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Design Considerations for Silencers Vesting Flamable Gas

IP.com Disclosure Number: IPCOM000219907D
Publication Date: 2012-Jul-17
Document File: 4 page(s) / 206K

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This text was extracted from a PDF file.
This is the abbreviated version, containing approximately 23% of the total text.

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1984 Industrial Pollution Control Symposium ASME Publication No. 100175
American Society of Mechanical Engineers

DESIGN CONSIDERATIONS FOR SILENCERS VENTING FLAMMABLE GASES

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ABSTRACT

   This paper examines the design considerations
for silencers which vent flammable gases. The proper selection of these silencers is a compromise between conflicting objectives. On one hand, the silencer outlet size should be large to reduce the exit velocity of the gas in order to prevent regenerated noise. On the other hand, the possible ignition of the vent stream demands a high exit velocity So as to maintain a properly shaped flame in crosswinds. This paper presents a procedure for dealing with these cross-purposes, along with a description of design features recontnended for silencers in this application.

NOMENCLATURE

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INTRODUCTION

    In the energy industry it is often necessary to vent gases to the atmosphere. When the nature of the relieved gas does not present a safety hazard, the design of these vents is a relatively

velocity of sound in atmosphere (m/s)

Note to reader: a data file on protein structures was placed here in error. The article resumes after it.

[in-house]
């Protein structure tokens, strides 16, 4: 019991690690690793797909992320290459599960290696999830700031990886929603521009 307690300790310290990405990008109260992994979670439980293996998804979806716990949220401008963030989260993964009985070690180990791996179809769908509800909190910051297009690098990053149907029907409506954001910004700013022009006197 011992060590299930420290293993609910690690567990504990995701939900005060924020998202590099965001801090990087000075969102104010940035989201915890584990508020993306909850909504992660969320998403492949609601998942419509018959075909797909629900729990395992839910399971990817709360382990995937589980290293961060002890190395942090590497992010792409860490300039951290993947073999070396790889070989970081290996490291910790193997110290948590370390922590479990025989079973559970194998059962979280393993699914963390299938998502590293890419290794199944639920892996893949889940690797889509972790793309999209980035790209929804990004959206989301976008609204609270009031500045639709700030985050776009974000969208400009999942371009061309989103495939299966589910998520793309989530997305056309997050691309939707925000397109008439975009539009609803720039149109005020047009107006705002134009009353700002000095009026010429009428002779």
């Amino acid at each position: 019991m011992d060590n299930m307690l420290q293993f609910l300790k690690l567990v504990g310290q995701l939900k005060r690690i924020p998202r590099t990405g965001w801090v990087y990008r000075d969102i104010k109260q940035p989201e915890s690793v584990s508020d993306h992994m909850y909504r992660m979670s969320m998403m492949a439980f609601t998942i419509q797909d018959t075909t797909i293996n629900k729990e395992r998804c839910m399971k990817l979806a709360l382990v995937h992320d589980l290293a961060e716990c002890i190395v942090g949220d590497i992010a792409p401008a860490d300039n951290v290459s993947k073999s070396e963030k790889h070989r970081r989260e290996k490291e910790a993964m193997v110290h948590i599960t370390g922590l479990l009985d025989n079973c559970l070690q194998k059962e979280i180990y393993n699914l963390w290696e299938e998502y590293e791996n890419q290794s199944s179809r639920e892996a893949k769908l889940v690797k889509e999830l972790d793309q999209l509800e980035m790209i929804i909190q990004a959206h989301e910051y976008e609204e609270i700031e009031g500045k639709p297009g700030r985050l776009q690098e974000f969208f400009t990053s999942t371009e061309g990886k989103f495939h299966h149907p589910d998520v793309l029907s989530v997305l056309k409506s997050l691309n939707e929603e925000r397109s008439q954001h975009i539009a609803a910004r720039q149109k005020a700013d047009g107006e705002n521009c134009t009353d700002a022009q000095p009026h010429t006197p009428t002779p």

dianmter of vent stack (m)

distance from vent to receiver (m)
peak frequency (Hz) logarithm to the base 10 overall sound pressure
level of combustion noise component at 300 m from
the flare (dB re: 2 x 10-Spa)

overall sound pressure level of regenerated n~ise component (dB re: 2 x lO-~Pa)

Reynolds number

Strouhal number
exit velocity of vented gas (m/s)
flow rate of the flammable components in the vent stream (kg/hr)

density of the vented gas at atmospheric pressure (kg/m3)

density of air a~ ambient conditions (kg/mj)

DESIGN BASIS: PRESUMPTION OF IGNITION

    The ignition of a flammable vent stream may seem improbable, but there are actually several possible sources of ignition:

open flames hot surfaces

electrical equipment lightning
static electricity exothermic chemical reaction autoignition

    Because the mortal engineer does not have absolute control over all of these possible sources, he must assume the released gas will ignite and design the vent system accordingly,

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Page 02 of 4

DESIGN CONSIDERATION #I: HEAT RADIATION

    The most important consideration in the design of flan~nable gas vents is the analysis of the potential heat release. The thermal radiation from a vent will depend on the heat liberatlon, the emissivity, the size of the flame, and the distance between the flame and the point of interest.

   Several methods for calculating thermal radiation levels are publlshed in the literature.

The industry stanqard on the subject, the APl Recon~ended Practice 521 "Guide for Pressure- Relieving and Depressuring Systems" (I) o contains two methods for performing this calculation: the sooceI1ed "Simple Approach" and the method of Brzustowski and Summer (.~_). The choice of which method to use is a matter of reader preference.

DESIGN CONSIDERATION #2: DILUTION OF THE VENT GAS

    In order to confine the flammable zone to elevations above the level of release, it is necessary to discharge t...